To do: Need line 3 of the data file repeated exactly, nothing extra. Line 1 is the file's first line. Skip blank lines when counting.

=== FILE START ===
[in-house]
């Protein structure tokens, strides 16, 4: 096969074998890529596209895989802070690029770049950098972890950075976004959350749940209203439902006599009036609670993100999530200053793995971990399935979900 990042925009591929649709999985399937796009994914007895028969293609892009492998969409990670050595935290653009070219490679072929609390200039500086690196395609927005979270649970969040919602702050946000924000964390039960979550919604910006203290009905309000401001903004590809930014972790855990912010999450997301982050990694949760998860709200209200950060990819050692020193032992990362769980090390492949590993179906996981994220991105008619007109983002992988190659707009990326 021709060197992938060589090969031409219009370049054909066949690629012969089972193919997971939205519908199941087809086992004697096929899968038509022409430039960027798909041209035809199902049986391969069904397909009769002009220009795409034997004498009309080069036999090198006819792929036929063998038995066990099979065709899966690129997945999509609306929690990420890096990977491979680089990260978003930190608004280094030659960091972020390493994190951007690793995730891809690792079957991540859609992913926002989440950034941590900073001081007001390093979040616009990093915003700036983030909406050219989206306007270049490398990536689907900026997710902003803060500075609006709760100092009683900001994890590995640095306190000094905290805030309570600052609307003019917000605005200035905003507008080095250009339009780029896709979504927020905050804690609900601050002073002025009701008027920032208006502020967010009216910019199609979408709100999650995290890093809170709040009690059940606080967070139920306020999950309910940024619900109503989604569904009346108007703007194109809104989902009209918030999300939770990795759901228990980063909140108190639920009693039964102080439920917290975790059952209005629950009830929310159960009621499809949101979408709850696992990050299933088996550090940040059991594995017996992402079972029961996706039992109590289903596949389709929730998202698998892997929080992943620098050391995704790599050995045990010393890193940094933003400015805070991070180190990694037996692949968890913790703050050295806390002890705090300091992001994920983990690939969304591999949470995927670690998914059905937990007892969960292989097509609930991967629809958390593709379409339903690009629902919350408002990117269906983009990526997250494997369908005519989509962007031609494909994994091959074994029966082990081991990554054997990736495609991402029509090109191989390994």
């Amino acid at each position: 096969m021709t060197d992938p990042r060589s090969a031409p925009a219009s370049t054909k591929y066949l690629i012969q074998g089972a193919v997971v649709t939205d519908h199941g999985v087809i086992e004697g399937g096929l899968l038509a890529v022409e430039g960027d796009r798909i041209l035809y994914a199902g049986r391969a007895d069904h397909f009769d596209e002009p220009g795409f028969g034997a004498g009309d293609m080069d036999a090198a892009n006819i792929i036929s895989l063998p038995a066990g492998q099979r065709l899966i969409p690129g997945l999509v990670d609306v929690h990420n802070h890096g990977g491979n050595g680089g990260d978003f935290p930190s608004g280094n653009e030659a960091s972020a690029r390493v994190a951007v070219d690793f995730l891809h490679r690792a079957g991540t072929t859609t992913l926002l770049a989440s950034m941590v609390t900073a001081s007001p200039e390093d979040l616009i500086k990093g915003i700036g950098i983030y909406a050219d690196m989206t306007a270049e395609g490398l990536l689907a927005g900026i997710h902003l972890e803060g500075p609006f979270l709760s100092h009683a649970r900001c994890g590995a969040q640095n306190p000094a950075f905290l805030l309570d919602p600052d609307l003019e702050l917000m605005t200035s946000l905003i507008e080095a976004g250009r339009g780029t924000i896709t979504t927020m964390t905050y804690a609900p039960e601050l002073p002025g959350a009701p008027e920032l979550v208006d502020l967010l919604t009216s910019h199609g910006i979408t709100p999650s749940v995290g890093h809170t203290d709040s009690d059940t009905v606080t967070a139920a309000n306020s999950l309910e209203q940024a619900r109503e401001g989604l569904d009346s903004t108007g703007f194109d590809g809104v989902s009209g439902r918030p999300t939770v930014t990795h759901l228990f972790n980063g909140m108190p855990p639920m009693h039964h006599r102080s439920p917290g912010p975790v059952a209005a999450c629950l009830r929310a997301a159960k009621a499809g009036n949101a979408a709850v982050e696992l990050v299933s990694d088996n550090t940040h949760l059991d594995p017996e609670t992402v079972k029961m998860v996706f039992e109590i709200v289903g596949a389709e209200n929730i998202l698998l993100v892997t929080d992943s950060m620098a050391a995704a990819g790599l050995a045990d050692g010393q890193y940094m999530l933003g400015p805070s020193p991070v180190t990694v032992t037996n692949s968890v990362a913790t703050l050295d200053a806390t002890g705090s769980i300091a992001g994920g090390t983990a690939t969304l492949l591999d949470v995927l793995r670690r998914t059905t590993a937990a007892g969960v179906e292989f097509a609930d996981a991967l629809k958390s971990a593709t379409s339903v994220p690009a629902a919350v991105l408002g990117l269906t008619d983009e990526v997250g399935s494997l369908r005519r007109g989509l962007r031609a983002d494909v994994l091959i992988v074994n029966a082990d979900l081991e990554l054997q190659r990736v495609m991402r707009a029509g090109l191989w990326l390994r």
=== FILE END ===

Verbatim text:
């Amino acid at each position: 096969m021709t060197d992938p990042r060589s090969a031409p925009a219009s370049t054909k591929y066949l690629i012969q074998g089972a193919v997971v649709t939205d519908h199941g999985v087809i086992e004697g399937g096929l899968l038509a890529v022409e430039g960027d796009r798909i041209l035809y994914a199902g049986r391969a007895d069904h397909f009769d596209e002009p220009g795409f028969g034997a004498g009309d293609m080069d036999a090198a892009n006819i792929i036929s895989l063998p038995a066990g492998q099979r065709l899966i969409p690129g997945l999509v990670d609306v929690h990420n802070h890096g990977g491979n050595g680089g990260d978003f935290p930190s608004g280094n653009e030659a960091s972020a690029r390493v994190a951007v070219d690793f995730l891809h490679r690792a079957g991540t072929t859609t992913l926002l770049a989440s950034m941590v609390t900073a001081s007001p200039e390093d979040l616009i500086k990093g915003i700036g950098i983030y909406a050219d690196m989206t306007a270049e395609g490398l990536l689907a927005g900026i997710h902003l972890e803060g500075p609006f979270l709760s100092h009683a649970r900001c994890g590995a969040q640095n306190p000094a950075f905290l805030l309570d919602p600052d609307l003019e702050l917000m605005t200035s946000l905003i507008e080095a976004g250009r339009g780029t924000i896709t979504t927020m964390t905050y804690a609900p039960e601050l002073p002025g959350a009701p008027e920032l979550v208006d502020l967010l919604t009216s910019h199609g910006i979408t709100p999650s749940v995290g890093h809170t203290d709040s009690d059940t009905v606080t967070a139920a309000n306020s999950l309910e209203q940024a619900r109503e401001g989604l569904d009346s903004t108007g703007f194109d590809g809104v989902s009209g439902r918030p999300t939770v930014t990795h759901l228990f972790n980063g909140m108190p855990p639920m009693h039964h006599r102080s439920p917290g912010p975790v059952a209005a999450c629950l009830r929310a997301a159960k009621a499809g009036n949101a979408a709850v982050e696992l990050v299933s990694d088996n550090t940040h949760l059991d594995p017996e609670t992402v079972k029961m998860v996706f039992e109590i709200v289903g596949a389709e209200n929730i998202l698998l993100v892997t929080d992943s950060m620098a050391a995704a990819g790599l050995a045990d050692g010393q890193y940094m999530l933003g400015p805070s020193p991070v180190t990694v032992t037996n692949s968890v990362a913790t703050l050295d200053a806390t002890g705090s769980i300091a992001g994920g090390t983990a690939t969304l492949l591999d949470v995927l793995r670690r998914t059905t590993a937990a007892g969960v179906e292989f097509a609930d996981a991967l629809k958390s971990a593709t379409s339903v994220p690009a629902a919350v991105l408002g990117l269906t008619d983009e990526v997250g399935s494997l369908r005519r007109g989509l962007r031609a983002d494909v994994l091959i992988v074994n029966a082990d979900l081991e990554l054997q190659r990736v495609m991402r707009a029509g090109l191989w990326l390994r």